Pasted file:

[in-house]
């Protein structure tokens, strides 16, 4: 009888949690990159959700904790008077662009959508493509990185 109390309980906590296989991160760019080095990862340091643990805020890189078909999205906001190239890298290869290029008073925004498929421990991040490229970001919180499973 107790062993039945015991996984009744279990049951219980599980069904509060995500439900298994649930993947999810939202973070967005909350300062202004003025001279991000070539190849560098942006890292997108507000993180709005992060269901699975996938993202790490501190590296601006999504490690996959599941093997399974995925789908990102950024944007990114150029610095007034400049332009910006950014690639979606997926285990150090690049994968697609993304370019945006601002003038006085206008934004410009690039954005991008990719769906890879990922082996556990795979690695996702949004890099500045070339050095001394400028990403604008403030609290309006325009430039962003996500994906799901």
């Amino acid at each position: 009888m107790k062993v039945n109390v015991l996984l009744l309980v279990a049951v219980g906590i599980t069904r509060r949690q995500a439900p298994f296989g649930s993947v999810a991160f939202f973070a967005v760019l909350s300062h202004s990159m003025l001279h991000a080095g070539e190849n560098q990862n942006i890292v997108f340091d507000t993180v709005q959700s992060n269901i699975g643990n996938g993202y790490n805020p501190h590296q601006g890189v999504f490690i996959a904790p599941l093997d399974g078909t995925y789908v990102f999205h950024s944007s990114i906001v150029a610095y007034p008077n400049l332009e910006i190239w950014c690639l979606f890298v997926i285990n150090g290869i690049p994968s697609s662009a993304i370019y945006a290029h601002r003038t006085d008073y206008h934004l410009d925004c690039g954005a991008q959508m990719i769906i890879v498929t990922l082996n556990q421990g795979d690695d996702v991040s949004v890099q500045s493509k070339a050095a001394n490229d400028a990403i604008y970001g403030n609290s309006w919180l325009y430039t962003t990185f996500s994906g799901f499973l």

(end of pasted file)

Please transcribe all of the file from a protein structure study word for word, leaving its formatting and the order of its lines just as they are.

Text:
[in-house]
């Protein structure tokens, strides 16, 4: 009888949690990159959700904790008077662009959508493509990185 109390309980906590296989991160760019080095990862340091643990805020890189078909999205906001190239890298290869290029008073925004498929421990991040490229970001919180499973 107790062993039945015991996984009744279990049951219980599980069904509060995500439900298994649930993947999810939202973070967005909350300062202004003025001279991000070539190849560098942006890292997108507000993180709005992060269901699975996938993202790490501190590296601006999504490690996959599941093997399974995925789908990102950024944007990114150029610095007034400049332009910006950014690639979606997926285990150090690049994968697609993304370019945006601002003038006085206008934004410009690039954005991008990719769906890879990922082996556990795979690695996702949004890099500045070339050095001394400028990403604008403030609290309006325009430039962003996500994906799901």
């Amino acid at each position: 009888m107790k062993v039945n109390v015991l996984l009744l309980v279990a049951v219980g906590i599980t069904r509060r949690q995500a439900p298994f296989g649930s993947v999810a991160f939202f973070a967005v760019l909350s300062h202004s990159m003025l001279h991000a080095g070539e190849n560098q990862n942006i890292v997108f340091d507000t993180v709005q959700s992060n269901i699975g643990n996938g993202y790490n805020p501190h590296q601006g890189v999504f490690i996959a904790p599941l093997d399974g078909t995925y789908v990102f999205h950024s944007s990114i906001v150029a610095y007034p008077n400049l332009e910006i190239w950014c690639l979606f890298v997926i285990n150090g290869i690049p994968s697609s662009a993304i370019y945006a290029h601002r003038t006085d008073y206008h934004l410009d925004c690039g954005a991008q959508m990719i769906i890879v498929t990922l082996n556990q421990g795979d690695d996702v991040s949004v890099q500045s493509k070339a050095a001394n490229d400028a990403i604008y970001g403030n609290s309006w919180l325009y430039t962003t990185f996500s994906g799901f499973l």